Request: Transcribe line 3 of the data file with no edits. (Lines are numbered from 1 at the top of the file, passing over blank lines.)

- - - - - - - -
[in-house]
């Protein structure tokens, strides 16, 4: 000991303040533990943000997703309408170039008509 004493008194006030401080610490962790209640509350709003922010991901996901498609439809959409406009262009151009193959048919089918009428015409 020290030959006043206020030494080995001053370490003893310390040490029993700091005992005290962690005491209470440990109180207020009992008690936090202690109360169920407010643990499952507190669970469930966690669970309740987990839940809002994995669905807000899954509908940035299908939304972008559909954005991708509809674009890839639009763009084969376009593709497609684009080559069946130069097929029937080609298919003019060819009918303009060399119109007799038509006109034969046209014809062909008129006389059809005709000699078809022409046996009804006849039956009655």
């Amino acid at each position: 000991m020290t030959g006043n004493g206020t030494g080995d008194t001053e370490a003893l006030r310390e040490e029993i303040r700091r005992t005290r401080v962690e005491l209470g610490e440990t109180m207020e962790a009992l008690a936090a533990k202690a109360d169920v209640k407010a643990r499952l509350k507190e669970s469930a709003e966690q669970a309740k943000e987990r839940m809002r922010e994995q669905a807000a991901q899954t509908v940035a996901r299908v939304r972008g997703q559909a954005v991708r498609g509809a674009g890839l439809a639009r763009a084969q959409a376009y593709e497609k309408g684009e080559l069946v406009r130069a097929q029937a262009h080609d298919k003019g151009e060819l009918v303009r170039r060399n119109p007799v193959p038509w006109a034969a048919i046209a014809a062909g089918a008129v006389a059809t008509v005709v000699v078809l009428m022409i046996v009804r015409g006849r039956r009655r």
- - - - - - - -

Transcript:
């Amino acid at each position: 000991m020290t030959g006043n004493g206020t030494g080995d008194t001053e370490a003893l006030r310390e040490e029993i303040r700091r005992t005290r401080v962690e005491l209470g610490e440990t109180m207020e962790a009992l008690a936090a533990k202690a109360d169920v209640k407010a643990r499952l509350k507190e669970s469930a709003e966690q669970a309740k943000e987990r839940m809002r922010e994995q669905a807000a991901q899954t509908v940035a996901r299908v939304r972008g997703q559909a954005v991708r498609g509809a674009g890839l439809a639009r763009a084969q959409a376009y593709e497609k309408g684009e080559l069946v406009r130069a097929q029937a262009h080609d298919k003019g151009e060819l009918v303009r170039r060399n119109p007799v193959p038509w006109a034969a048919i046209a014809a062909g089918a008129v006389a059809t008509v005709v000699v078809l009428m022409i046996v009804r015409g006849r039956r009655r």